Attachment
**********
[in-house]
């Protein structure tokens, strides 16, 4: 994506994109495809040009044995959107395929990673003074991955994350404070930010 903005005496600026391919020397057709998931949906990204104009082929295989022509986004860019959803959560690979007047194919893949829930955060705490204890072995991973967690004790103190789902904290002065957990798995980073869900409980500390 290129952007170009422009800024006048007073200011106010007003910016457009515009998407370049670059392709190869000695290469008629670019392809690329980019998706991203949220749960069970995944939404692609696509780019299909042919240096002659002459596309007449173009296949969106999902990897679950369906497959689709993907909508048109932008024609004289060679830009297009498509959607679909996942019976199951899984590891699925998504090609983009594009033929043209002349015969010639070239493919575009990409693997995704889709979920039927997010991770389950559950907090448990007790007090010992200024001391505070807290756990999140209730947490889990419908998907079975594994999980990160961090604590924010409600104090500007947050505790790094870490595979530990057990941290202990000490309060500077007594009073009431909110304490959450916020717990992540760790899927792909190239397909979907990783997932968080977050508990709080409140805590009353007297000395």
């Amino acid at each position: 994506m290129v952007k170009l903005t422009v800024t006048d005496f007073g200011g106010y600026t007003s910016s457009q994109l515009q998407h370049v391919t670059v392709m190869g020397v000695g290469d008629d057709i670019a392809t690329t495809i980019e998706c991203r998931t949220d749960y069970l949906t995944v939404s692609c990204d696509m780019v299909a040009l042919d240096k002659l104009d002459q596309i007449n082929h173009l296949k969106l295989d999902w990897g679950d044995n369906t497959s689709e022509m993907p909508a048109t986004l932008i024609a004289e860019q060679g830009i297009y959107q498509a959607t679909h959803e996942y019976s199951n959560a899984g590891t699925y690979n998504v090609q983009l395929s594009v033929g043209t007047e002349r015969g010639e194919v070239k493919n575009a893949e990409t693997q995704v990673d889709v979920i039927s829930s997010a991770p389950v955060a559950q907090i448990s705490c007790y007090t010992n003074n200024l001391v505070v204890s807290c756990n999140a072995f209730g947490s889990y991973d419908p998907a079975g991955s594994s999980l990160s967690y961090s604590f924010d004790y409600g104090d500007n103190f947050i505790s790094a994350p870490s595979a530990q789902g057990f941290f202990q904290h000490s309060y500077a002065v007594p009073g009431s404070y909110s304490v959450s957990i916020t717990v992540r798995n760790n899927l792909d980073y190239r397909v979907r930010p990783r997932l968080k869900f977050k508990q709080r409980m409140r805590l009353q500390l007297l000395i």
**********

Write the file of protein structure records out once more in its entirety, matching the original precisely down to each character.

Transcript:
[in-house]
């Protein structure tokens, strides 16, 4: 994506994109495809040009044995959107395929990673003074991955994350404070930010 903005005496600026391919020397057709998931949906990204104009082929295989022509986004860019959803959560690979007047194919893949829930955060705490204890072995991973967690004790103190789902904290002065957990798995980073869900409980500390 290129952007170009422009800024006048007073200011106010007003910016457009515009998407370049670059392709190869000695290469008629670019392809690329980019998706991203949220749960069970995944939404692609696509780019299909042919240096002659002459596309007449173009296949969106999902990897679950369906497959689709993907909508048109932008024609004289060679830009297009498509959607679909996942019976199951899984590891699925998504090609983009594009033929043209002349015969010639070239493919575009990409693997995704889709979920039927997010991770389950559950907090448990007790007090010992200024001391505070807290756990999140209730947490889990419908998907079975594994999980990160961090604590924010409600104090500007947050505790790094870490595979530990057990941290202990000490309060500077007594009073009431909110304490959450916020717990992540760790899927792909190239397909979907990783997932968080977050508990709080409140805590009353007297000395």
């Amino acid at each position: 994506m290129v952007k170009l903005t422009v800024t006048d005496f007073g200011g106010y600026t007003s910016s457009q994109l515009q998407h370049v391919t670059v392709m190869g020397v000695g290469d008629d057709i670019a392809t690329t495809i980019e998706c991203r998931t949220d749960y069970l949906t995944v939404s692609c990204d696509m780019v299909a040009l042919d240096k002659l104009d002459q596309i007449n082929h173009l296949k969106l295989d999902w990897g679950d044995n369906t497959s689709e022509m993907p909508a048109t986004l932008i024609a004289e860019q060679g830009i297009y959107q498509a959607t679909h959803e996942y019976s199951n959560a899984g590891t699925y690979n998504v090609q983009l395929s594009v033929g043209t007047e002349r015969g010639e194919v070239k493919n575009a893949e990409t693997q995704v990673d889709v979920i039927s829930s997010a991770p389950v955060a559950q907090i448990s705490c007790y007090t010992n003074n200024l001391v505070v204890s807290c756990n999140a072995f209730g947490s889990y991973d419908p998907a079975g991955s594994s999980l990160s967690y961090s604590f924010d004790y409600g104090d500007n103190f947050i505790s790094a994350p870490s595979a530990q789902g057990f941290f202990q904290h000490s309060y500077a002065v007594p009073g009431s404070y909110s304490v959450s957990i916020t717990v992540r798995n760790n899927l792909d980073y190239r397909v979907r930010p990783r997932l968080k869900f977050k508990q709080r409980m409140r805590l009353q500390l007297l000395i």